It is no secret that the casino business has become more competitive. As casinos in Atlantic City and elsewhere know only too well, patrons have more local choices as new markets have opened and existing markets have relaxed the barriers to entry for new casinos. In addition, destination markets have become more competitive with new entrants like Cosmopolitan in Las Vegas and Revel in Atlantic City who have beautiful, highly capitalized properties opening in recent years.

Casinos can do some things to slow new entrants, as we will write in a future post. However, what if the new entrants have already arrived? How should existing casinos think about strategies for preserving and expanding market share?

Today, many casinos look at state published gaming data to know where they stand. This data does provide some trending information, but it provides little trade area-specific reporting for casinos and tells the casino marketer nothing about how different types of players have trended for their casino.

The starting place is simple – get focused on the high frequency, high value players and create your strategy around them. This is of course the traditional wisdom in our industry, but how many casino marketing programs are systematically constructed and measured against this goal? At best, the industry does this inconsistently and measures the results poorly.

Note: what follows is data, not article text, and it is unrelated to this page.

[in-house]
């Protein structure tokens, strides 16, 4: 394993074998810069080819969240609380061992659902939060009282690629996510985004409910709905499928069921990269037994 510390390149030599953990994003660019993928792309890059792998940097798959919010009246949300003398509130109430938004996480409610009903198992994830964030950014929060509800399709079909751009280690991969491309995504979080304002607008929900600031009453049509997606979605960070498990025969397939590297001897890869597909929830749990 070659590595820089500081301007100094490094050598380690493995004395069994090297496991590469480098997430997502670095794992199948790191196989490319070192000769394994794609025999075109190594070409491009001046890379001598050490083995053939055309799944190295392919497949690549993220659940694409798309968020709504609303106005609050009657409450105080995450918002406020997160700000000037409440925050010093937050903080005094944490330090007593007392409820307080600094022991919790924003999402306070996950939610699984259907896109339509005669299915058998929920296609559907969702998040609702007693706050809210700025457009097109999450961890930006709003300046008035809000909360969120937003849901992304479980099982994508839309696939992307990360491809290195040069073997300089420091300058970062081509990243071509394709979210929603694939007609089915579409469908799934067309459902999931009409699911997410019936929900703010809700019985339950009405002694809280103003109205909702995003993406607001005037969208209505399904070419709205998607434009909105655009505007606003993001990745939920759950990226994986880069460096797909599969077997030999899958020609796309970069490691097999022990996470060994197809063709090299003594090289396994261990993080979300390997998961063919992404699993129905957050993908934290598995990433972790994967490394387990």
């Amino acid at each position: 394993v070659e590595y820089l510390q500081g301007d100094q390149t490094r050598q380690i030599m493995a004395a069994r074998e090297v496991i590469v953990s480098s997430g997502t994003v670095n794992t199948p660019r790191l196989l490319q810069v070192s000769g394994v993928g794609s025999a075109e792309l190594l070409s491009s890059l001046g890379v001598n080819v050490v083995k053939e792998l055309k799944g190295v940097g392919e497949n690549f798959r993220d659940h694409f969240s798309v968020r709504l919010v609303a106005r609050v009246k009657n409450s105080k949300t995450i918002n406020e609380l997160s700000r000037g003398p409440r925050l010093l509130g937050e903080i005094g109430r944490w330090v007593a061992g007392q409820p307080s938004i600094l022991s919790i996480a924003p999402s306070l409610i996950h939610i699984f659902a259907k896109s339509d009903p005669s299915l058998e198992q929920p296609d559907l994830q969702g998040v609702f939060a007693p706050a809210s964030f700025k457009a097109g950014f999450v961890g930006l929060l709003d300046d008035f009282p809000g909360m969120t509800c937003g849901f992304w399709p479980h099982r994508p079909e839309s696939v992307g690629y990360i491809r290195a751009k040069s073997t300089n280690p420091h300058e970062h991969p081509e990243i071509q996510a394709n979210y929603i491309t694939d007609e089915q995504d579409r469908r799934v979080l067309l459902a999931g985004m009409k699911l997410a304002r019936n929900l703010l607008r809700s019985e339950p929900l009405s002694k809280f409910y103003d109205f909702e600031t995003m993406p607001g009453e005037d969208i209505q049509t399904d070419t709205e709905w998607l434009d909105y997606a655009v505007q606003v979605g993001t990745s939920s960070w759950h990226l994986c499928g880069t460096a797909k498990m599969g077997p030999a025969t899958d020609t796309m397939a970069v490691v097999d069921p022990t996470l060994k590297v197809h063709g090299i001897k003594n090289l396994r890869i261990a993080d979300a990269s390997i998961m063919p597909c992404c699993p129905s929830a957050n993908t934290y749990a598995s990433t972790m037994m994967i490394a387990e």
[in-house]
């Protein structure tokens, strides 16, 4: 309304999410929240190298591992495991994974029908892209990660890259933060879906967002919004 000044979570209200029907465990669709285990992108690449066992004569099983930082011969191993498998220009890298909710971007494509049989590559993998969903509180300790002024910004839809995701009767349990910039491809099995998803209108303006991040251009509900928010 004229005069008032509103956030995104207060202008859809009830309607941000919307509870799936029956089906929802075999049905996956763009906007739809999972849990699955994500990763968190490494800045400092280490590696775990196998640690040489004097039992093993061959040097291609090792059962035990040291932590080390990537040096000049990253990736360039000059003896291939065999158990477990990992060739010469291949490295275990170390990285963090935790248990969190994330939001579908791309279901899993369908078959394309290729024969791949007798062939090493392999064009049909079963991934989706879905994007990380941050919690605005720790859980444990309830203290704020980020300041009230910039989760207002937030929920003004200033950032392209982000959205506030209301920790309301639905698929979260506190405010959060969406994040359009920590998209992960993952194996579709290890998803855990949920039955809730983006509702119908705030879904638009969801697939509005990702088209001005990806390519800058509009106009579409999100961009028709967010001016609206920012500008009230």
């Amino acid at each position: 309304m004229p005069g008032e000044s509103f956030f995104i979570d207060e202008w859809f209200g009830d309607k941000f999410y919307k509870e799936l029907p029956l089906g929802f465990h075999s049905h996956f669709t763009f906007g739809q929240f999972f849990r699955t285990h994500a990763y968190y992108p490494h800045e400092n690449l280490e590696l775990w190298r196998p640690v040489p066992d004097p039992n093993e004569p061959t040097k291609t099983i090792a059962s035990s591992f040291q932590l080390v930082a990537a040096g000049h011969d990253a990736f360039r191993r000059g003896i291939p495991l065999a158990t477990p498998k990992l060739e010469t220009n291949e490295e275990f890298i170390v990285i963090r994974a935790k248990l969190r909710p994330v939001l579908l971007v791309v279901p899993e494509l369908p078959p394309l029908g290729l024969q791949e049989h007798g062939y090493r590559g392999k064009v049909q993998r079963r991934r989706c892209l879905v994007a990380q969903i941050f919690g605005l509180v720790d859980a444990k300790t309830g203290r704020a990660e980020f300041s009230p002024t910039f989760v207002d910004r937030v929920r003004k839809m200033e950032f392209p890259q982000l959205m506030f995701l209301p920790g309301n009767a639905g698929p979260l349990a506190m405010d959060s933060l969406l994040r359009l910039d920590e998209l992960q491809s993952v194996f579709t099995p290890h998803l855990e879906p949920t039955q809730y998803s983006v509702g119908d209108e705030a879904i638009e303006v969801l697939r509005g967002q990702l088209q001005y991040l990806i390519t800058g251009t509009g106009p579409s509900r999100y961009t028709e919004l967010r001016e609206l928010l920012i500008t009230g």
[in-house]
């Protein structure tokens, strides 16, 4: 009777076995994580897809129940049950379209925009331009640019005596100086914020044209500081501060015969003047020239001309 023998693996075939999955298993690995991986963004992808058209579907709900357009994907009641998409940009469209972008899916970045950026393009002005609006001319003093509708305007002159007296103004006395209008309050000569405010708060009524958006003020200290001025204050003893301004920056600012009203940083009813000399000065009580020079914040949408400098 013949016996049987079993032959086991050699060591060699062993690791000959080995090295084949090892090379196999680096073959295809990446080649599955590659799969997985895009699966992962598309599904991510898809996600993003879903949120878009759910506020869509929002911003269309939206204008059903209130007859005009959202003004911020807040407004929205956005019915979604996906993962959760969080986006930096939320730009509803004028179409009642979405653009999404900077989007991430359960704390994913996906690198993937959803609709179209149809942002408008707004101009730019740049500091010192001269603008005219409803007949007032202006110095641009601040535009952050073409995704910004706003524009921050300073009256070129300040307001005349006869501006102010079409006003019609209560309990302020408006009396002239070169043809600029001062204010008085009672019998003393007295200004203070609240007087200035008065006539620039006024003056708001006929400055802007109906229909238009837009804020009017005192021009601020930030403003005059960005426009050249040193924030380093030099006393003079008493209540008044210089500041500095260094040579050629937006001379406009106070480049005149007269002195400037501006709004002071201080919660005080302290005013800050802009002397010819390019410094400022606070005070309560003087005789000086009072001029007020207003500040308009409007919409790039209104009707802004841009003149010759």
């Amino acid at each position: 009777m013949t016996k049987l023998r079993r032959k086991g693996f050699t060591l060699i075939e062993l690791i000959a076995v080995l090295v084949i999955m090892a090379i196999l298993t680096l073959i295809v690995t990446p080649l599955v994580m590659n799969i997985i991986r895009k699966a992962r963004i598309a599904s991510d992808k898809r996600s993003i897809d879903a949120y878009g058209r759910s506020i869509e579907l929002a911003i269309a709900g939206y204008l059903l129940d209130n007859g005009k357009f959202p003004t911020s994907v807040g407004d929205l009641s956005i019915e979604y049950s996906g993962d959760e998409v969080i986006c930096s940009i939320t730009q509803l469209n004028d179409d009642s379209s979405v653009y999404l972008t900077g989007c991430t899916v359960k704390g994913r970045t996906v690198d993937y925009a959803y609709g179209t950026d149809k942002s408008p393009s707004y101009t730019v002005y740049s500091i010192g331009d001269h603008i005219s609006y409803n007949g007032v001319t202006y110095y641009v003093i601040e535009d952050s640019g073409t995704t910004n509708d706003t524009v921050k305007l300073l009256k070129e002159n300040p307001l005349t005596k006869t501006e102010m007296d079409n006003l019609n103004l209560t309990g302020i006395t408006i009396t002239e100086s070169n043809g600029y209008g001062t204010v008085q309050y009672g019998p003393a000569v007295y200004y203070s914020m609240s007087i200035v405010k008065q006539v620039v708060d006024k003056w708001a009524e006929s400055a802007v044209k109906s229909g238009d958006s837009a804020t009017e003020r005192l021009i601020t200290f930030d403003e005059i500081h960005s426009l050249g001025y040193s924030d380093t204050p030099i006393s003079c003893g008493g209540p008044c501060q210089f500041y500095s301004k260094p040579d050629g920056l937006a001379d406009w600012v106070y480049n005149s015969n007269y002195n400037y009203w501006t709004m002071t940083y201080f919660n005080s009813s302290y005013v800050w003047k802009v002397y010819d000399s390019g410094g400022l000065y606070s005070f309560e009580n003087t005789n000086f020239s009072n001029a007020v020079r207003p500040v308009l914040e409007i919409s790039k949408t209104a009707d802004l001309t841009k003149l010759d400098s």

Take a look at the chart below for example. It outlines two competitors in a major casino market. One competitor could be typified as having a sophisticated, highly organized marketing organization; the other, despite being a large casino with corporate marketing support, was less sophisticated and more traditional in its approach. The traditional competitor had a nicer, newer property with far more capital deployed in it.

Market_Share_Blog_Chart

The chart segments share of wallet for each of these casinos by value bucket and frequency bucket. For example, in the high value, high frequency bucket the sophisticated competitor had 55% share and the traditional competitor had only 33% share. Conversely, in the low value, low frequency bucket the sophisticated competitor had 42% share and the traditional competitor had 48% share of wallet.

There are three lessons to take from this brief study –

  1. Focus on market and wallet share metrics. These metrics drive your profitability and are discoverable via either survey data or by tools like GCA’s Casino Share Intelligence. If you don’t know where you stand on these metrics you are flying blind.
  2. Casinos can get more than their fair cut of wallet share and market share by clever marketing focused on frequency and value. This is almost certainly the most efficient way to drive improved EBITDA at the property level.
  3. Facilities are not the only drivers of attractive customers. Marketing that’s focused on high frequency, high value patrons and service can be cheaper and lead to a better ROE.